Another point too, it doesn't have to be physical dead center in the story. It works for the examples given, but other stories might have the moment of realization closer to the inciting incident, or closer to the end, near the 'dark night of the soul' where they are falling to despair and have to rethink their approach.

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13 minutes ago, Banespawn said:

If anyone hasn't watched Dan Wells youtube videos for his 7 point system, I highly recommend it:

That's what I was thinking about in my response 🙂 I've posted that video series like a million times so I didn't want to bombard the forum yet again (I already do that with Writing Excuses haha). I'm glad to find another fan, those videos really helped with my outlining.

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4 hours ago, Penguinball said:

I'm not sure about starting in the MIDDLE of a story. To know what the middle is, don't you have to know what it's in the middle of?

Yeah, I kinda thought this too when I read it, so I agree with you and Banespawn. The character transformation has to be big part of the initial idea for it to work in the early planning stages. Or it's like a matter of writing your way into the story or plot, realise what the change is and then pinpoint where in the story it will take place to do the whole mirror thing. Bell seems dead cert it's right in the middle though, and I figure it's maybe like a spark of growth maybe that begins there and then it slowly transform, like they're aware of it, but not successful in changing it until much later... because I'd also like to push it later into the plot. I do love the idea of a moment like that for the main characters, because it means they do have things they need to change, so a good thing to have in mind to create flaws. By the way, I love those Dan Wells-videos. I watched them a lot when I tried to figure out what plotting was, but I can still go back to them, because hearing someone talk about plot while I'm plotting works great for coming up with ideas. I recommend them too. :)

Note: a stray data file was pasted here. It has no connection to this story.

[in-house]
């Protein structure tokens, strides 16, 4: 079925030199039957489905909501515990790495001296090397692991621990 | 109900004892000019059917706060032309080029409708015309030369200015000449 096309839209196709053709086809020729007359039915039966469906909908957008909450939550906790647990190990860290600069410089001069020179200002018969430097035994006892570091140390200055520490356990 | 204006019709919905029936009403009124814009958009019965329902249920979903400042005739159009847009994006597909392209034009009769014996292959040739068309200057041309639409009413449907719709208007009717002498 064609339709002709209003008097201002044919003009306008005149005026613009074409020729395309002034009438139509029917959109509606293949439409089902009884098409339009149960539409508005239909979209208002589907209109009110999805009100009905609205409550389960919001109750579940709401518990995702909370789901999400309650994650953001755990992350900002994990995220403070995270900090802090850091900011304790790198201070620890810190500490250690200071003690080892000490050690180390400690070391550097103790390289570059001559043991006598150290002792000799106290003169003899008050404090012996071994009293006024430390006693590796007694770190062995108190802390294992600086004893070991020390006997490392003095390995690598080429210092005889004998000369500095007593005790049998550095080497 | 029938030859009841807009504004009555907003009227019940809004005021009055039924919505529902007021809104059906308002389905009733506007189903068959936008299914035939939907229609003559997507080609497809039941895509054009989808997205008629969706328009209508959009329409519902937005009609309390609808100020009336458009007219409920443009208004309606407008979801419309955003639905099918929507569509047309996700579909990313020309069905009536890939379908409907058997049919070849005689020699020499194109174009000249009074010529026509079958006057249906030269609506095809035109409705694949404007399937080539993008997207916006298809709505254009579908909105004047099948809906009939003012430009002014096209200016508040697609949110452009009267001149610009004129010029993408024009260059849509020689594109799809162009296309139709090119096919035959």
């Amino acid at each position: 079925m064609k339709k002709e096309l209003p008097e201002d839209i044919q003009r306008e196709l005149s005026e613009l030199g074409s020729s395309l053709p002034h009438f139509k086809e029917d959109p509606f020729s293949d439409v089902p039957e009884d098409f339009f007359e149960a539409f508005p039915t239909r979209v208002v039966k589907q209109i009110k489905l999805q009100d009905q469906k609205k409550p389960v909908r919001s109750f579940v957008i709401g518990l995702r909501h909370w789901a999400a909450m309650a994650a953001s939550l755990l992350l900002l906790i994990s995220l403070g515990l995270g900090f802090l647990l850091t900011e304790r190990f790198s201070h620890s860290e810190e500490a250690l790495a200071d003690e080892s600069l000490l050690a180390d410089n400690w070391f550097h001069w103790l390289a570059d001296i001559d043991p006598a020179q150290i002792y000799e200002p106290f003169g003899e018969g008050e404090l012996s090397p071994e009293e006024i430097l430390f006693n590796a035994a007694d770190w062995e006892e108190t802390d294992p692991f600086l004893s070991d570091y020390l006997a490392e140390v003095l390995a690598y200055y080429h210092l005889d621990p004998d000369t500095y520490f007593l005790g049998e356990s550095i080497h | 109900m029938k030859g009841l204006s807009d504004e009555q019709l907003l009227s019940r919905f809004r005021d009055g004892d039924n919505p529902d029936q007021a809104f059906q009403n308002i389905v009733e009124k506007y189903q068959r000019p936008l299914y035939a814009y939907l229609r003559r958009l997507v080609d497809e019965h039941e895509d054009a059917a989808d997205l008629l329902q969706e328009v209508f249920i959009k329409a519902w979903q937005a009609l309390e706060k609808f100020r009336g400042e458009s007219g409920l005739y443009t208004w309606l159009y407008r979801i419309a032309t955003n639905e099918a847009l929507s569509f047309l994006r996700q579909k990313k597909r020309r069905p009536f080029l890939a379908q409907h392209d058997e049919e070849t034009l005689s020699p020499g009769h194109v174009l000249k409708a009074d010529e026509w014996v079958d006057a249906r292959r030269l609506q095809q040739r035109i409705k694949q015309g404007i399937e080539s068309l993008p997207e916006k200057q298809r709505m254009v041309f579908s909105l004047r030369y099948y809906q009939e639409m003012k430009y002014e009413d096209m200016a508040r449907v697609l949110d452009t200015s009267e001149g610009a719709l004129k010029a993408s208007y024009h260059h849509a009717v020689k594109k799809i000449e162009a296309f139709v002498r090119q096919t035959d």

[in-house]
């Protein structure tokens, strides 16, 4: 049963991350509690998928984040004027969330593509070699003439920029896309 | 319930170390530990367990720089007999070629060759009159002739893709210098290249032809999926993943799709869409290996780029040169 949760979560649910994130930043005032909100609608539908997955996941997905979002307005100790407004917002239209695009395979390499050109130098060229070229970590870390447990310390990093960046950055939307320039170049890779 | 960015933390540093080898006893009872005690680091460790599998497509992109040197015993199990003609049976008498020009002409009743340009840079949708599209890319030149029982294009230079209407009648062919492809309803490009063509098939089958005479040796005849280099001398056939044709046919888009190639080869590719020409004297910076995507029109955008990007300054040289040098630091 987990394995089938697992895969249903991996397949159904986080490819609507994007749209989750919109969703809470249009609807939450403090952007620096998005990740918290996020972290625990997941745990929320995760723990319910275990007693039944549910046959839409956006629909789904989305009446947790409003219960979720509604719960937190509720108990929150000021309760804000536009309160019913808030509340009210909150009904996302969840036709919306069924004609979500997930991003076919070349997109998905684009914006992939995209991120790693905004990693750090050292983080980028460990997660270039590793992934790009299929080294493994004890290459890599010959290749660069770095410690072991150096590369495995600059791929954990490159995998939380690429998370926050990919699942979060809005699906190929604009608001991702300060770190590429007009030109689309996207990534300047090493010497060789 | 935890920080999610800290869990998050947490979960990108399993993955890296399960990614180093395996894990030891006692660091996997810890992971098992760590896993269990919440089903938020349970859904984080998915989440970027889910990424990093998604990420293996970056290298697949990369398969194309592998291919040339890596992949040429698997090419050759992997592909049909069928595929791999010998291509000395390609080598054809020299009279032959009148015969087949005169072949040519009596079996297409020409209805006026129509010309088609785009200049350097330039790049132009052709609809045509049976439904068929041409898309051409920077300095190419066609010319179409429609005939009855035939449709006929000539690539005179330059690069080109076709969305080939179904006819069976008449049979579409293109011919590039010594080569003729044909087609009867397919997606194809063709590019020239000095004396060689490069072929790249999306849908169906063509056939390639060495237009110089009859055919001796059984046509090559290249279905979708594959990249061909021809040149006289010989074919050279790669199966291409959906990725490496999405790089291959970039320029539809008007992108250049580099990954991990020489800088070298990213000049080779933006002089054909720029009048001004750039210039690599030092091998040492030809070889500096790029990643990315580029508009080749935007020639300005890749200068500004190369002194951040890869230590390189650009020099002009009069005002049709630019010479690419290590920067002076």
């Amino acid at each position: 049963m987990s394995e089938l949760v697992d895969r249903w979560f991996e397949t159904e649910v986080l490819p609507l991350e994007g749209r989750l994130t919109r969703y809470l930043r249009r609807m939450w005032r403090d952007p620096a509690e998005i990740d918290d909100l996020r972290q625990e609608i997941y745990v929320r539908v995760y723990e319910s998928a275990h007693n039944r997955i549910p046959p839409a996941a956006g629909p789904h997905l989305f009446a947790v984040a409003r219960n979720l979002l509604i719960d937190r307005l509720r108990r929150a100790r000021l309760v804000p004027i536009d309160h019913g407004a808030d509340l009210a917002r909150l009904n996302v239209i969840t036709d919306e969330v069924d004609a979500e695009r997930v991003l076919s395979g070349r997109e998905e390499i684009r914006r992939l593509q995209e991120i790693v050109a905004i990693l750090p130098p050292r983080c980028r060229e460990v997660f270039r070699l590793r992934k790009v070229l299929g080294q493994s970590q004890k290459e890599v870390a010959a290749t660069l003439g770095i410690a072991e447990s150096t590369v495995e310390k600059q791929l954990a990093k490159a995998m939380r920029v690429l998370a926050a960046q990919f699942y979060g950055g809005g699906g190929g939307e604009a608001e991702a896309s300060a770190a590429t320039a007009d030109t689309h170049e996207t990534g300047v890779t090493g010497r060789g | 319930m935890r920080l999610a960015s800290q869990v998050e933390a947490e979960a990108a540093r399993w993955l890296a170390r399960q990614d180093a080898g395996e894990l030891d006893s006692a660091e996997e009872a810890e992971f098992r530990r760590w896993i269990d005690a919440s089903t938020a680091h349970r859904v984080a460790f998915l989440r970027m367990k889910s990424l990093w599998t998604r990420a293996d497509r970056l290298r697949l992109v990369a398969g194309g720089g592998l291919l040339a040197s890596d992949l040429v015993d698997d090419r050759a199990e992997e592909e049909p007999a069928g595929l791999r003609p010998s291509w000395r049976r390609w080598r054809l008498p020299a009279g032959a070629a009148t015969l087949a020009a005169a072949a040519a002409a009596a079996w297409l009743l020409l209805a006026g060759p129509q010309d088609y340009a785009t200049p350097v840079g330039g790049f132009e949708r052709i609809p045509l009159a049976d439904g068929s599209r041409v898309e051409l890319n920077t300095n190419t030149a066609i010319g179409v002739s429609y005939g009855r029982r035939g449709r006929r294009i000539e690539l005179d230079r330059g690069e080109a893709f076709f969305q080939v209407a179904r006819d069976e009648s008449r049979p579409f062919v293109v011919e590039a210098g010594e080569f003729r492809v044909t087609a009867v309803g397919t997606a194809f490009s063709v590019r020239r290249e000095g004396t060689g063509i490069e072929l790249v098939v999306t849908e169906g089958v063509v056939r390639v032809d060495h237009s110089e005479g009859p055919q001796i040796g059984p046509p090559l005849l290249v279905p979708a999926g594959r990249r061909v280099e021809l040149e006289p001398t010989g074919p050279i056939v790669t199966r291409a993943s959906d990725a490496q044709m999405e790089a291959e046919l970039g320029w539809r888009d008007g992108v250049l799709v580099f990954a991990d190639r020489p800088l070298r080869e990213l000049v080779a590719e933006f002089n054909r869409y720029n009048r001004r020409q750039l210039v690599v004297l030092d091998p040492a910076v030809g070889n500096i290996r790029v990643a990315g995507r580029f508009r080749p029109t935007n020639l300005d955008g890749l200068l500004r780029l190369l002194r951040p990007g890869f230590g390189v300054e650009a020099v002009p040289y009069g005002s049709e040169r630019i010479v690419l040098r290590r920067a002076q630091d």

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2 hours ago, Pinchofmagic said:

Bell seems dead cert it's right in the middle though,

Today's homework - Go to your bookshelf and pick out a couple favourite books. Take a look at the chapter exactly, numerically, in the centre of the novel. What happens in that chapter? Are the character's experiencing an epiphany of some kind? (positive, negative, realizations, changes of motivation, that kind of thing). Report back with your findings!

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12 hours ago, Penguinball said:

Today's homework - Go to your bookshelf and pick out a couple favourite books. Take a look at the chapter exactly, numerically, in the centre of the novel. What happens in that chapter? Are the character's experiencing an epiphany of some kind? (positive, negative, realizations, changes of motivation, that kind of thing). Report back with your findings!

Did it with a Discworld book, and found Nanny Ogg singing "A wizard's staff has a knob on the end"... That certainly was an epiphany for me. 😄